In March 1943, Shannon was selected by No. 106 Squadron’s commanding officer, Wing Commander Guy Gibson, to join the newly formed No. 617 Squadron for Operation Chastise, the attack on the dams of the Ruhr valley. Awarded the Distinguished Service Order (DSO) following the raid, Shannon continued to fly with No. 617 Squadron until October 1944, during which time he earned bars to his DSO and DFC. He was then assigned to transport duties, first with No. 511 Squadron and then, in March 1945, with No. 246 Squadron. Ranked squadron leader, Shannon was demobilised after the war and remained in England, becoming an executive with Shell. He died in South London in 1993, aged seventy.
On the night of Operation Chastise, 16/17 May 1943, Shannon was among a group of Lancasters led by Gibson in assaults on the Möhne and Eder Dams. After five of the aircraft had dropped their bouncing bombs on the Möhne, Shannon was preparing to make his attack on the dam when it gave way, so he carried on to the Eder with Gibson and three other Lancasters, captained by “Dinghy” Young, Henry Maudsley, and Les Knight. Detailed for the first bombing run at the Eder, Shannon took several attempts to familiarise himself with the area and line up his aircraft, so in the meantime Gibson ordered Maudsley to make his attack. Shannon went in next, delivering his bomb on target. Knight then dropped his bomb, and the dam broke.
No. 617 Squadron remained active as a special-duties unit operating against high-value targets, and Shannon took part in attacks on the Dortmund-Ems Canal and V-weapon sites with 12,000 lb (5,400 kg) bombs in the second half of 1943. The squadron made two attempts to destroy Dortmund-Ems, the first on the night of 14/15 September, aborting the mission with the loss of a Lancaster piloted by David Maltby. On the second operation the following night, in which five out of eight aircraft were shot down, Shannon hit the target in spite of poor weather, causing some damage. He married Section Officer Ann Fowler of the Women’s Auxiliary Air Force at St Mark’s parish church in London on 21 September. The couple had met at Scampton before the dams raid; Shannon proposed after returning from the mission and Ann accepted on the condition that he first shave his moustache. He was promoted to flight lieutenant two days later, and awarded a bar to his DFC on 12 November for a “low level attack in adverse weather against heavy opposition”.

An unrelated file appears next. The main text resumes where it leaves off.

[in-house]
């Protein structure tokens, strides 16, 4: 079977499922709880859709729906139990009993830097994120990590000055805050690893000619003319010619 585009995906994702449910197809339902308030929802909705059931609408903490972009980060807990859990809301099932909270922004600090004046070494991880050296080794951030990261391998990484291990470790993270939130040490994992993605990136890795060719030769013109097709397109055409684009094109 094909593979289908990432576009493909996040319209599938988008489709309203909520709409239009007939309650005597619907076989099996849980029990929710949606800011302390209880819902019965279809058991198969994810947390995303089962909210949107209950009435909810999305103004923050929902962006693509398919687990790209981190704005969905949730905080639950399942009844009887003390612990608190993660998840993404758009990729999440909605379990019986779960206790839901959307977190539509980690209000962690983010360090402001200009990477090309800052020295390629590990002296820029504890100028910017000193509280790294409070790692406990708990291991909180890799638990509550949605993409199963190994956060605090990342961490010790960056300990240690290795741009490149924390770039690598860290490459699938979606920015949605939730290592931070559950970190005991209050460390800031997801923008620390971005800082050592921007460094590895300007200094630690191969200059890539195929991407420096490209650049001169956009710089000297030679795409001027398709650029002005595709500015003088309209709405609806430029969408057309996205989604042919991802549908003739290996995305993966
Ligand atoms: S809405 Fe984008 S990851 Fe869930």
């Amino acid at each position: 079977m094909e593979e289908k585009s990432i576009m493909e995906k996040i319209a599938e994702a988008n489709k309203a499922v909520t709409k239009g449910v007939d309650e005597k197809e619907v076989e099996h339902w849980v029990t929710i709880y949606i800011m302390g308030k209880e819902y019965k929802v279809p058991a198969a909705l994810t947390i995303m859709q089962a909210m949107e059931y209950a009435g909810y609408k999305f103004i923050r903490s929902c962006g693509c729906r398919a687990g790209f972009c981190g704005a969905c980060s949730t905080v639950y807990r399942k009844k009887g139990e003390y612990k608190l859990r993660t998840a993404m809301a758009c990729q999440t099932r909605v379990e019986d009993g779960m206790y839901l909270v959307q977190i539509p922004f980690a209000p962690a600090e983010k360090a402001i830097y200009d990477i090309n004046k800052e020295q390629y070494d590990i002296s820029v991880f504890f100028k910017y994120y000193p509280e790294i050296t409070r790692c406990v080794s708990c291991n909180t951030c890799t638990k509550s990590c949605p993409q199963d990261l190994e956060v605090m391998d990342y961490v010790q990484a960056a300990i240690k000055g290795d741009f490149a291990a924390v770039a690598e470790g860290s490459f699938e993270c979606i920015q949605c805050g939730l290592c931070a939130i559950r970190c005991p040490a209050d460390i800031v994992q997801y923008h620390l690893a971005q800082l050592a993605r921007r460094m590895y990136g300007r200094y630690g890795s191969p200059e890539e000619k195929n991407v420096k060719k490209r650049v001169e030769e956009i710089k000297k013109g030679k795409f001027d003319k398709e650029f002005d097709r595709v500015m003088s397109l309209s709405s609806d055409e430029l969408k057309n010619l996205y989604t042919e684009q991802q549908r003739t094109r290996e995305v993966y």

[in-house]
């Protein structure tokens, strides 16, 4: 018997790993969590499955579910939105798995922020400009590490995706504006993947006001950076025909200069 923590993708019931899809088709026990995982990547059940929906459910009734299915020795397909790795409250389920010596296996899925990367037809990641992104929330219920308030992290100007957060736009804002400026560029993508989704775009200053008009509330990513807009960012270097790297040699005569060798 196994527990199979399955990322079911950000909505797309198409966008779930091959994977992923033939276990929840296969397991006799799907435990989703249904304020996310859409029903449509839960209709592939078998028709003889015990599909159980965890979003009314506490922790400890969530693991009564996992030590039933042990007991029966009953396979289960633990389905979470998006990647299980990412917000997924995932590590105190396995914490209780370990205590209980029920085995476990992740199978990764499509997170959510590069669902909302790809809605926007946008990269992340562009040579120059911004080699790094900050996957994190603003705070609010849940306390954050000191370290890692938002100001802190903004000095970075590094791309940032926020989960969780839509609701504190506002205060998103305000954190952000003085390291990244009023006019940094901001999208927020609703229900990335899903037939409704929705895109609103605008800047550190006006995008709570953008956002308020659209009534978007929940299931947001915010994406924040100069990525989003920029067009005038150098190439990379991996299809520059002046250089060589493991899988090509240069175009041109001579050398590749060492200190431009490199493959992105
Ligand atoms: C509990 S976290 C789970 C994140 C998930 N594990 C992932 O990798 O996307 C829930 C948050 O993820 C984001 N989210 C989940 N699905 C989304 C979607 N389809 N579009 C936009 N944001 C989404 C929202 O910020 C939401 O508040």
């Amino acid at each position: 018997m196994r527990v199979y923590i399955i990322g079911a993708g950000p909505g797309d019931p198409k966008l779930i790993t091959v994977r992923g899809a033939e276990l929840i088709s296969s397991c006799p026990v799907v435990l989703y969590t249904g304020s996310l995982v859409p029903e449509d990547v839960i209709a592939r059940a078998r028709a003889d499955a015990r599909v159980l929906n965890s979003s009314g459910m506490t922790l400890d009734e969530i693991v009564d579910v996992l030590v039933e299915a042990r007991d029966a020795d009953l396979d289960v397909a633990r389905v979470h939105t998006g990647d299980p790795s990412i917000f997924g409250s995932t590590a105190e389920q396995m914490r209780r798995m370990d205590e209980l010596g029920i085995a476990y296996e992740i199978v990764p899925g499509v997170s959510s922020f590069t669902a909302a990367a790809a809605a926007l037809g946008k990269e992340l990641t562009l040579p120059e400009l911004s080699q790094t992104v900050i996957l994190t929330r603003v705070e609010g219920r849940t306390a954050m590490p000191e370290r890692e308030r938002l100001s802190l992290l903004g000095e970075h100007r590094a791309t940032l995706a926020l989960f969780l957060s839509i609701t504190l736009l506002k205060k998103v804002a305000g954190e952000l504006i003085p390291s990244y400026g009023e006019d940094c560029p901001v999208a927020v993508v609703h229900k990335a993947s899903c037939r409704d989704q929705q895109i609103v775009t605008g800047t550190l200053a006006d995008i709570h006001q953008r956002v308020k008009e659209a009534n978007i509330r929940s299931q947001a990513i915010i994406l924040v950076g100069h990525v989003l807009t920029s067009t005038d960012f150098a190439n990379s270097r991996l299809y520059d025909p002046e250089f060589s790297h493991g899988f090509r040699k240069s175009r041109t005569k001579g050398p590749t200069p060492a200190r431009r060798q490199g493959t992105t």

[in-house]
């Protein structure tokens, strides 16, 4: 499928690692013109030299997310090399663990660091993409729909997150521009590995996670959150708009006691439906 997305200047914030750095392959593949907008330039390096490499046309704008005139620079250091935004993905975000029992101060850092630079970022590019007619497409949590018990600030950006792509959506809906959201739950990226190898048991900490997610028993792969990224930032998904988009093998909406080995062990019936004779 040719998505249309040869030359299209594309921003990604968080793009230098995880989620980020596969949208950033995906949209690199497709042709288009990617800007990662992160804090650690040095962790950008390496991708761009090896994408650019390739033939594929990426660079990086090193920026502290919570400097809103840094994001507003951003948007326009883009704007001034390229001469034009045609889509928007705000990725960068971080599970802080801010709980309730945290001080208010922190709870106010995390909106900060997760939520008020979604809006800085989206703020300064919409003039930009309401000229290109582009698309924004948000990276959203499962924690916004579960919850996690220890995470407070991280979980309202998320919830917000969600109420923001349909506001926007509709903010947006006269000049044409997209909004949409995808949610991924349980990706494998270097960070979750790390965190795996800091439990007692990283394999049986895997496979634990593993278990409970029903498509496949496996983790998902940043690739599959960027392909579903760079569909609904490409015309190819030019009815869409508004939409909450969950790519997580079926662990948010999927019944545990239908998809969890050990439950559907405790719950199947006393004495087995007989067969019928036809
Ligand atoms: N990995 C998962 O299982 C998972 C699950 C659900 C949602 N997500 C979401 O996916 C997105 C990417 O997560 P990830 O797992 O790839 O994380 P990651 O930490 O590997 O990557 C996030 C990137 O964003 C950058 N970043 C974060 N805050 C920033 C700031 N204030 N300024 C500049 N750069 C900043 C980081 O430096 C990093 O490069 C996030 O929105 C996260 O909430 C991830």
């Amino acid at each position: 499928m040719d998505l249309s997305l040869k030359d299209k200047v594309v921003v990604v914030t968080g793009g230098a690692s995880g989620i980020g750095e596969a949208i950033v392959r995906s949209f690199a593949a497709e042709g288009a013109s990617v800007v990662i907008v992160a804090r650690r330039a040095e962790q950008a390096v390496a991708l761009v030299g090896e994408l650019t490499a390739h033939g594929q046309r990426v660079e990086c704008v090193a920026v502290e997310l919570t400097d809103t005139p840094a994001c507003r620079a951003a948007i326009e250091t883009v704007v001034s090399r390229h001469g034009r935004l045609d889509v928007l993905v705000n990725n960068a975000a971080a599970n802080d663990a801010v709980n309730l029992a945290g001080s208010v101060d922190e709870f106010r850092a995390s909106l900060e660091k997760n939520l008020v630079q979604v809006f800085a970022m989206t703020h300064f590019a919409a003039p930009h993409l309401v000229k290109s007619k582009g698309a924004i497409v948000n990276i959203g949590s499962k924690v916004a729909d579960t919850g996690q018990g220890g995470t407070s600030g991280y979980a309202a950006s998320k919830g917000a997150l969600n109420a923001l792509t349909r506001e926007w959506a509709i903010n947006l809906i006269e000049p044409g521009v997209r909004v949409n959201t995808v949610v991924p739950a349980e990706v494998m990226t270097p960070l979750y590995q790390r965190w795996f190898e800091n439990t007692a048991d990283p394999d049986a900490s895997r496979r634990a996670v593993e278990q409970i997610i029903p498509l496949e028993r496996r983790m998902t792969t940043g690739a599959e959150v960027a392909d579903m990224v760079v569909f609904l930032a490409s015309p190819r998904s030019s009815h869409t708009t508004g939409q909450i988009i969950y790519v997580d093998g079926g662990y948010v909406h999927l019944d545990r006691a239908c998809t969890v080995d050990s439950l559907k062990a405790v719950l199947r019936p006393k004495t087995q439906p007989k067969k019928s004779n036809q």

Promoted to flying officer in March 1942, Shannon underwent conversion to Armstrong Whitworth Whitley bombers at No. 19 Operational Training Unit in Kinloss, Scotland. He was then posted to No. 106 Squadron RAF, operating Avro Lancasters, and flew the first of his thirty-six sorties over Occupied Europe with the unit in June. On at least four occasions his aircraft was struck by flak. He was awarded the Distinguished Flying Cross on 12 January 1943 for “attacks on industrial targets in enemy territory”. In March he was selected by No. 106 Squadron’s former commanding officer, Wing Commander Guy Gibson, to join the newly formed No. 617 Squadron for Operation Chastise, the “Dambusters” raid on the dams of the Ruhr valley. Shannon was one of four Australian pilots in the squadron—the others being “Micky” Martin, Robert Barlow, and Les Knight—and, at twenty, the youngest captain from among all the crews. He cultivated a moustache in an attempt to add maturity to his baby face.
David John Shannon, DSO & Bar, DFC & Bar (27 May 1922 – 8 April 1993) was an Australian bomber pilot of World War II, known for his part in the “Dambusters” raid on the night of 16/17 May 1943. Born in South Australia, Shannon joined the Royal Australian Air Force (RAAF) in 1941 and learned to fly under the Empire Air Training Scheme. After further training in the United Kingdom he was posted to No. 106 Squadron RAF, operating Avro Lancaster heavy bombers, and was awarded the Distinguished Flying Cross (DFC) in January 1943.
David John Shannon was born on 27 May 1922 at Unley Park, South Australia. His father, Howard Huntley Shannon, served as a South Australian state parliamentarian from 1933 to 1968. Shannon gained his Leaving Certificate at Unley High School. He was working for an insurance company when he joined the Royal Australian Air Force (RAAF) Reserve in Adelaide on 5 July 1940, aged eighteen. On 4 January 1941 he transferred to the RAAF as an air cadet under the Empire Air Training Scheme. He received his instruction in Western Australia at No. 5 Initial Training School in Pearce, No. 9 Elementary Flying Training School in Cunderdin, and No. 4 Service Flying Training School in Geraldton. Following graduation as a pilot officer in September 1941, he was posted to the United Kingdom.